New Danish Study Raises Questions Regarding Need for Mammograms
Findings show that one-third of lumps detected by procedure may never cause a health problem
If you're a woman at least 40 years old, chances are that your doctor has recommended a procedure called a mammogram, which can reduce your risk of dying of breast cancer by detecting tumors at an early stage, when they are most treatable.
However, scientists have recently begun to question the need for this procedure, as shown in a new Danish study. In this study, researchers monitored thousands of women in Denmark for more than 10 years. They discovered that about one third of the lumps that a mammogram finds might never actually cause a health problem.
"Breast screening can have some very substantial harms," says study leader Karsten Jorgensen, the deputy director of the Nordic Cochrane Centre in Denmark. "And the most important one of those is the overdiagnosis of breast cancers that would never have developed into something life-threatening."
These findings add to a growing pile of evidence that screening for breast cancer can result in unnecessary treatment.
Otis Brawley is the chief medical officer at the American Cancer Society (ACS). He wrote an editorial that accompanies the study. "There's a tendency in the United States to think that screening is better than it actually is," he says. "It's important that we learn the limitations of screening so that we can apply that tool as best we possibly can to save as many lives as possible."
According to Brawley, the real problem is that doctors are not currently able to tell which tumors need treatment and which they can just monitor. For the time being, he says, women should keep following guidelines for getting a mammogram and get treatment if they are diagnosed.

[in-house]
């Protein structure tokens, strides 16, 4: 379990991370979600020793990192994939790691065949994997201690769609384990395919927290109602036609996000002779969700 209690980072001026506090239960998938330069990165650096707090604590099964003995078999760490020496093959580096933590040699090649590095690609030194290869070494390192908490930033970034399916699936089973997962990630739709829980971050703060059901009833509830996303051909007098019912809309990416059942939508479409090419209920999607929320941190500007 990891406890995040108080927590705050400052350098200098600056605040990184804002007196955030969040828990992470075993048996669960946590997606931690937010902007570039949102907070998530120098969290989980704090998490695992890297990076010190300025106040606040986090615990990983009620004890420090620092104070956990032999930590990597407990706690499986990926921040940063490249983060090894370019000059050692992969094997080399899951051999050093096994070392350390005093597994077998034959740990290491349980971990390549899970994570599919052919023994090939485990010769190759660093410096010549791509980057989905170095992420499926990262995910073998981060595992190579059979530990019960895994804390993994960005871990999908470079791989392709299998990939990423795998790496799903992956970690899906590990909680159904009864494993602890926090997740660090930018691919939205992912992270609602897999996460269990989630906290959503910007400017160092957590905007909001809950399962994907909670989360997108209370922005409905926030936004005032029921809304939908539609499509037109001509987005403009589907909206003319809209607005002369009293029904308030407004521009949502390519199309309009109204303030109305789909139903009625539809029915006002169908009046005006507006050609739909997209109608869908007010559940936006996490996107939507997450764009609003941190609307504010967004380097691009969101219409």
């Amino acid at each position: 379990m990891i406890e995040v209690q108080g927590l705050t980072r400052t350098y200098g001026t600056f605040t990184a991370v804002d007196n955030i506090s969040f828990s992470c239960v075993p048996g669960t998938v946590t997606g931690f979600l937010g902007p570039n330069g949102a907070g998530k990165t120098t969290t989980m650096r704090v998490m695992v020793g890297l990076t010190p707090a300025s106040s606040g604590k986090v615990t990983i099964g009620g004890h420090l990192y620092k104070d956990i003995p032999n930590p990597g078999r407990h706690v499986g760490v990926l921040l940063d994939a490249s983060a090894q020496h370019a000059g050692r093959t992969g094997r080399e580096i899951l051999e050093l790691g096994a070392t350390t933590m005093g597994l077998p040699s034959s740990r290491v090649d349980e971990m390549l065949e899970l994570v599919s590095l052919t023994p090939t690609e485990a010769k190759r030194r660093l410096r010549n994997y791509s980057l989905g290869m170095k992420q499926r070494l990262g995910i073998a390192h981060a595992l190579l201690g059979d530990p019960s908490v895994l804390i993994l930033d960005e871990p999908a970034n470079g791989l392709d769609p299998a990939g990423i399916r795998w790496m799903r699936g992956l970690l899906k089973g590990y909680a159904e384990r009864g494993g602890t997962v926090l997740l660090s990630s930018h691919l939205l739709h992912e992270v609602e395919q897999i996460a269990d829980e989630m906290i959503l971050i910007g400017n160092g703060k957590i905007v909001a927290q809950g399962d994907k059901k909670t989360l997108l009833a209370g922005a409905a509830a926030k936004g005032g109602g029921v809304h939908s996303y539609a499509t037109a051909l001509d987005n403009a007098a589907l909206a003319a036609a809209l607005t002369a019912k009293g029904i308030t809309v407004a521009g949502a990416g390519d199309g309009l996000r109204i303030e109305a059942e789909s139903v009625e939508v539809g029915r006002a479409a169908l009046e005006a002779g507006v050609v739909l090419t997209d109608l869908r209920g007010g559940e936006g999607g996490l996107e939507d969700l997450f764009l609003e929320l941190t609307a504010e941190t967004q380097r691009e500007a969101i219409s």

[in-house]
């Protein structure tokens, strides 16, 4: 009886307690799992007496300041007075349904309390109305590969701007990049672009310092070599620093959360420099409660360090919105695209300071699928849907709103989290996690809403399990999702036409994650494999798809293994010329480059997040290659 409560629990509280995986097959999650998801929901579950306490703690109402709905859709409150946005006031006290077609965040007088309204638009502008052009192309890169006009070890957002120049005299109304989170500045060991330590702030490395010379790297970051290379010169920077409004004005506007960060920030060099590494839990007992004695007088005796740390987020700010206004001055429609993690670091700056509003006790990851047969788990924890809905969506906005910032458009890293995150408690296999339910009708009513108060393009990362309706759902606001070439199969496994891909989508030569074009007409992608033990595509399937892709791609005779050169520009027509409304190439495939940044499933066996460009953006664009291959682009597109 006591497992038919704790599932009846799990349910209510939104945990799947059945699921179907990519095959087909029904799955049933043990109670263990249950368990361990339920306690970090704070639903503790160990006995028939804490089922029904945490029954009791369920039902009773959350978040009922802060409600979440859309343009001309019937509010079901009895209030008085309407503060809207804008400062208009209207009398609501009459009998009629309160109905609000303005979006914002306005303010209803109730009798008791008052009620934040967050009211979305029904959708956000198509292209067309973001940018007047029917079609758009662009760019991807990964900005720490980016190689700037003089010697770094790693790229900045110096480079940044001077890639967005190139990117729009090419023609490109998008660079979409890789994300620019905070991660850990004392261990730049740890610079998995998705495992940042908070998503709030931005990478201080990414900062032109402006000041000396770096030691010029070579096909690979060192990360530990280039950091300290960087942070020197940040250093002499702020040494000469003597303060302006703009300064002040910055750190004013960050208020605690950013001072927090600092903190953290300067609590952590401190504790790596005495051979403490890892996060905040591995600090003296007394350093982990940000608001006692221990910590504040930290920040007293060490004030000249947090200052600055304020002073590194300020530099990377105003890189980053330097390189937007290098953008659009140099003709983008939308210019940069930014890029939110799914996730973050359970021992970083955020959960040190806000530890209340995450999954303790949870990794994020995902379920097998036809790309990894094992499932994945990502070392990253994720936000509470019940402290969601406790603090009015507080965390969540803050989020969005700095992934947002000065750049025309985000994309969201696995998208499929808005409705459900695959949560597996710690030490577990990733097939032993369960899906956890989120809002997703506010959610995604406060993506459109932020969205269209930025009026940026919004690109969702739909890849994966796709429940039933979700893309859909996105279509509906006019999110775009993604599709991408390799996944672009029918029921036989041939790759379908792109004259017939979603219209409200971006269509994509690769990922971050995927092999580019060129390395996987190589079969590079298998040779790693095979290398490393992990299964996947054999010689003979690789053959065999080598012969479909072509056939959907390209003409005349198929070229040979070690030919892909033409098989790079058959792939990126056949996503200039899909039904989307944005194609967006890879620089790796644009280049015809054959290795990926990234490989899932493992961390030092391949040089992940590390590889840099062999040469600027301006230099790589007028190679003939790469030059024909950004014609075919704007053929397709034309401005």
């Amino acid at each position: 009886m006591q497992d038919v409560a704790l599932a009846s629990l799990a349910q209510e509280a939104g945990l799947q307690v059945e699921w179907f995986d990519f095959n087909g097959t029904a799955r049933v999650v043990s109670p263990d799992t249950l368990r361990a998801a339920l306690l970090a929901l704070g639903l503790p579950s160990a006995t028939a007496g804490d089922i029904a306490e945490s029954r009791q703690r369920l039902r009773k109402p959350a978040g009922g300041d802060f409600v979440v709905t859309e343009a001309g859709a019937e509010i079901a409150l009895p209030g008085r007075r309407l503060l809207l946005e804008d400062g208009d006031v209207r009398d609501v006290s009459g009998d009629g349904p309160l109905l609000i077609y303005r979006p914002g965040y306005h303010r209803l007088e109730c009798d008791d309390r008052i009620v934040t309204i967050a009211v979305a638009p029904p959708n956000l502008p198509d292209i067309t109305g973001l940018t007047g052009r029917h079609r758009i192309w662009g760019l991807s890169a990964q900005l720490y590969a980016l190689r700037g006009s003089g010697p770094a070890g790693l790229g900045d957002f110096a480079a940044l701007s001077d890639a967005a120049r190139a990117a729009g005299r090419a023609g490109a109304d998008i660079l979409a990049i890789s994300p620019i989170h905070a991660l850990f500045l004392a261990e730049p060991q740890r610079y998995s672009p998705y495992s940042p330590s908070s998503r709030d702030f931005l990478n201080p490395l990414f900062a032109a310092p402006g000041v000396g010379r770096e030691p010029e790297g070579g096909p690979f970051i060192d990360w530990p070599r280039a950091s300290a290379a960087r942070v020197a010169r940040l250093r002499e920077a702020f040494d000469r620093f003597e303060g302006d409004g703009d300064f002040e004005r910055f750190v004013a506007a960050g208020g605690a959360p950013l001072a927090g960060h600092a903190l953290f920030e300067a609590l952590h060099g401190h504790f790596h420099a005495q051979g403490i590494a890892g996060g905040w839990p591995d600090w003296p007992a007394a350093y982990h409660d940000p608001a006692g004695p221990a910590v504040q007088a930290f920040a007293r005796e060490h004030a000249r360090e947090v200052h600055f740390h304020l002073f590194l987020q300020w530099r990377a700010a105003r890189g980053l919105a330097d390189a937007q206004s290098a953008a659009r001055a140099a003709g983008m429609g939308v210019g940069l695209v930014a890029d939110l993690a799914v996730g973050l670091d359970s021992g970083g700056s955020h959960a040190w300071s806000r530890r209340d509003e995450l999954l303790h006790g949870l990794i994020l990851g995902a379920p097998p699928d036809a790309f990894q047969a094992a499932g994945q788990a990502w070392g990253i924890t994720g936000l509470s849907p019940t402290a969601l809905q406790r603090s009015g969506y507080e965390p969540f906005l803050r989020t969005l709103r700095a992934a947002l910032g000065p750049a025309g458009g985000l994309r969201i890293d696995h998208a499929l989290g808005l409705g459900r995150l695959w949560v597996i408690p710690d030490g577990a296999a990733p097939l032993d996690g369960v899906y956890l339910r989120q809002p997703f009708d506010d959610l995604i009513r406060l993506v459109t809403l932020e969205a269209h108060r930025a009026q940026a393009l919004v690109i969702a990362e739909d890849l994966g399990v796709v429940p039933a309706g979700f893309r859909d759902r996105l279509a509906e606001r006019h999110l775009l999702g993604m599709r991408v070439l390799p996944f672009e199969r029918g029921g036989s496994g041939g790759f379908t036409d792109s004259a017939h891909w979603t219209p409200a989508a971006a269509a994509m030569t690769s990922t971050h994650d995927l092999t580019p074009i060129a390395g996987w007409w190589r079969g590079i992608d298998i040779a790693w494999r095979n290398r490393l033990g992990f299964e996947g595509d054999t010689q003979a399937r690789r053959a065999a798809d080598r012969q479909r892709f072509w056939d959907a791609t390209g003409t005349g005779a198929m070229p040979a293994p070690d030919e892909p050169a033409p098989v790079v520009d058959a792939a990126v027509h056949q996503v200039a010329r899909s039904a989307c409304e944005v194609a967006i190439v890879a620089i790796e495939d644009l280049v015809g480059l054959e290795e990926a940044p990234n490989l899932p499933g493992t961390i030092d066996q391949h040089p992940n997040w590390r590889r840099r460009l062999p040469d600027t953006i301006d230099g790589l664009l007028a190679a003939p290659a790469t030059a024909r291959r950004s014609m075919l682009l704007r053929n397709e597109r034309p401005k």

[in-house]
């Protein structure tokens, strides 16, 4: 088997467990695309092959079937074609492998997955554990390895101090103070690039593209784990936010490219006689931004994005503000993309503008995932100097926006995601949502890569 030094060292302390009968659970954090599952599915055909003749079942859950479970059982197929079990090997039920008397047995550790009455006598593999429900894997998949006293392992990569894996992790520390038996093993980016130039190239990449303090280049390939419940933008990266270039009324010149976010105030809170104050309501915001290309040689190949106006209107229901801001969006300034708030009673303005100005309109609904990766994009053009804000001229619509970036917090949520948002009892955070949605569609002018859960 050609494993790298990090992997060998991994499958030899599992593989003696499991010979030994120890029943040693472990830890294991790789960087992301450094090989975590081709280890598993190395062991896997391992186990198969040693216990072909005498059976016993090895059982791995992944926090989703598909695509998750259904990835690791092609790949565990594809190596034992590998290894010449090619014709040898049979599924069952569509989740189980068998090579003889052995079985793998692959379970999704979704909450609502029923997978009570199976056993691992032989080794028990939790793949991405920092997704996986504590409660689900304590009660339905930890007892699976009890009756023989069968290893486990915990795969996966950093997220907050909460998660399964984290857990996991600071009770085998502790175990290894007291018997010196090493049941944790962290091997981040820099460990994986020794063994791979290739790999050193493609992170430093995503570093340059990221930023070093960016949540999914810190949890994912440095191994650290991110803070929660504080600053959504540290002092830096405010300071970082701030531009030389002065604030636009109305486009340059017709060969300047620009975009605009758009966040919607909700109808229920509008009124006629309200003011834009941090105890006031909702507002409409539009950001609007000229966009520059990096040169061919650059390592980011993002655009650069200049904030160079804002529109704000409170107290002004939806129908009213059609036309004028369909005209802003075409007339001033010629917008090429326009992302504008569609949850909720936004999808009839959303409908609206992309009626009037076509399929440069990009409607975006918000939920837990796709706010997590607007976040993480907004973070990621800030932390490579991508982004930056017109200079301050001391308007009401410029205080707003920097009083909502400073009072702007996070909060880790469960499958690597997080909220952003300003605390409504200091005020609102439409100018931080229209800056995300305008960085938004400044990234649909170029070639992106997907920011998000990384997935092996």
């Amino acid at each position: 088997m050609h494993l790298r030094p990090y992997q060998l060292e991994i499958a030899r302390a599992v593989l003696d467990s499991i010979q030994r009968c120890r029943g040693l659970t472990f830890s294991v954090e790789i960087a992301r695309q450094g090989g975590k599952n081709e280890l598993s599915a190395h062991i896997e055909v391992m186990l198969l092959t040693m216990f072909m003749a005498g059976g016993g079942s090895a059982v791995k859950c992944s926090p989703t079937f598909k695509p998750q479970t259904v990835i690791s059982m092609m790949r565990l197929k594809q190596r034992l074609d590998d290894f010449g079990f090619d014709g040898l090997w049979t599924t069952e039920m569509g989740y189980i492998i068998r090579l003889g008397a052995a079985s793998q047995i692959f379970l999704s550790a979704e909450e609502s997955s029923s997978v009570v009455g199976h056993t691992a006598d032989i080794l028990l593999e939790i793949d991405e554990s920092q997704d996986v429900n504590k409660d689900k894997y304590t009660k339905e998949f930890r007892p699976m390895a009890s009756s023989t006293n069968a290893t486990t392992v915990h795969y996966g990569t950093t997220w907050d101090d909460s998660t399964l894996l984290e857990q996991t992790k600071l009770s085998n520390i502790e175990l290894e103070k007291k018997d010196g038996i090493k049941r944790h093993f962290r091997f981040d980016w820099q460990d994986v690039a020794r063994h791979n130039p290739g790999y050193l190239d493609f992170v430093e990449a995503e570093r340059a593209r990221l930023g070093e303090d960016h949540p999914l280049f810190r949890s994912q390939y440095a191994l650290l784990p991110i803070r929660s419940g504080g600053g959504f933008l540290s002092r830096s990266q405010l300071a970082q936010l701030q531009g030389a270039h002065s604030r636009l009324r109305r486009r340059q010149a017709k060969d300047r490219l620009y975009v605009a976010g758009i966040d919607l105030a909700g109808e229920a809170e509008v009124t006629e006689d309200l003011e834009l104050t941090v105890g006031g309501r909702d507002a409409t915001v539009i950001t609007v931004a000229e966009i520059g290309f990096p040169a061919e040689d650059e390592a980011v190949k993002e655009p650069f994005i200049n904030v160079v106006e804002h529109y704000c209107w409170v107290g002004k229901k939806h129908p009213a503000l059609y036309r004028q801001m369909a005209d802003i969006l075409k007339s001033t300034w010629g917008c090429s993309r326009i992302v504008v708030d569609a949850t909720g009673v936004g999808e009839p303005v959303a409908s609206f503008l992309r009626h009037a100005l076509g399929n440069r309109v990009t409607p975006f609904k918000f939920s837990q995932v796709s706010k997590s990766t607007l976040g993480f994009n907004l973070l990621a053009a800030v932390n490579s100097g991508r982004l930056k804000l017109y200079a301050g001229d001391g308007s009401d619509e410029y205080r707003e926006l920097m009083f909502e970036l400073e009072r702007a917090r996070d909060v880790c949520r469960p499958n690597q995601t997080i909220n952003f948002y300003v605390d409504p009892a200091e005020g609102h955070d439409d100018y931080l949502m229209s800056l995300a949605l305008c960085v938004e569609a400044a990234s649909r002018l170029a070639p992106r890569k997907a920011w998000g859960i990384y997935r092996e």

"One of my nightmares is people will read this paper," Brawley says, and "elect to not get treated."
The guidelines set by the ACS say that women should have the option of getting a mammogram beginning at the age of 40 and that they should start getting one annually at 45. At 55, the guidelines say, they can go back to once every two years. The U.S. Preventive Services Task Force, meanwhile, recommends regular mammograms every two years beginning at age 50.
Others believe that the findings should encourage women to re-consider whether or not they actually need a mammogram.
"Women should understand all of these issues and make their own decision if they want to have a mammogram," says Fran Visco of the advocacy group National Breast Cancer Coalition. "They should really think very carefully before getting a mammogram."
Furthermore, not every scientist agrees with the findings. Some claim that the Danish study is flawed and argue that there is clear evidence that the procedure is a life-saving one.
"It's giving women the wrong idea that half of all cancers maybe are nothing to worry about," says Debra Monticciolo, chairwoman of the American College of Radiology's Breast Imaging Commission. "Nothing could be further from the truth."
Because Denmark made mammography for breast cancer screening available to every woman at different times in different locations throughout the country, the researchers were able to compare the occurrence of both early- and late-stage breast cancer in different places. They compared the women who received a mammogram with those who did not.
"We wanted to look at whether breast screening led to fewer advanced-stage cancers because screening is really based on the premise that you detect cancer earlier so you should have less advanced cancers over time," Jorgensen says.
Their analysis found no "reduction in the frequency of late-stage tumors in the screened areas compared to the non-screened areas," according to Jorgensen. "But we did see a huge increase in the occurrence of early-stage cancers," he said.
The results of the study suggest that mammograms often detect lumps that would never actually turn into a health problem. It is possible that, like many types of prostate cancer, they will never grow and may even go away on their own in part or completely.
"That means that these essentially healthy women get a breast cancer diagnosis that they otherwise would never have gotten," says Jorgensen. "It's really a life-changing event to get a cancer diagnosis."
A diagnosis of breast cancer often leads to many things: not only stress and anxiety, but also a treatment that may include surgery, radiation, and/or chemotherapy. These treatments are hard to get through, and patients can suffer serious side effects from them.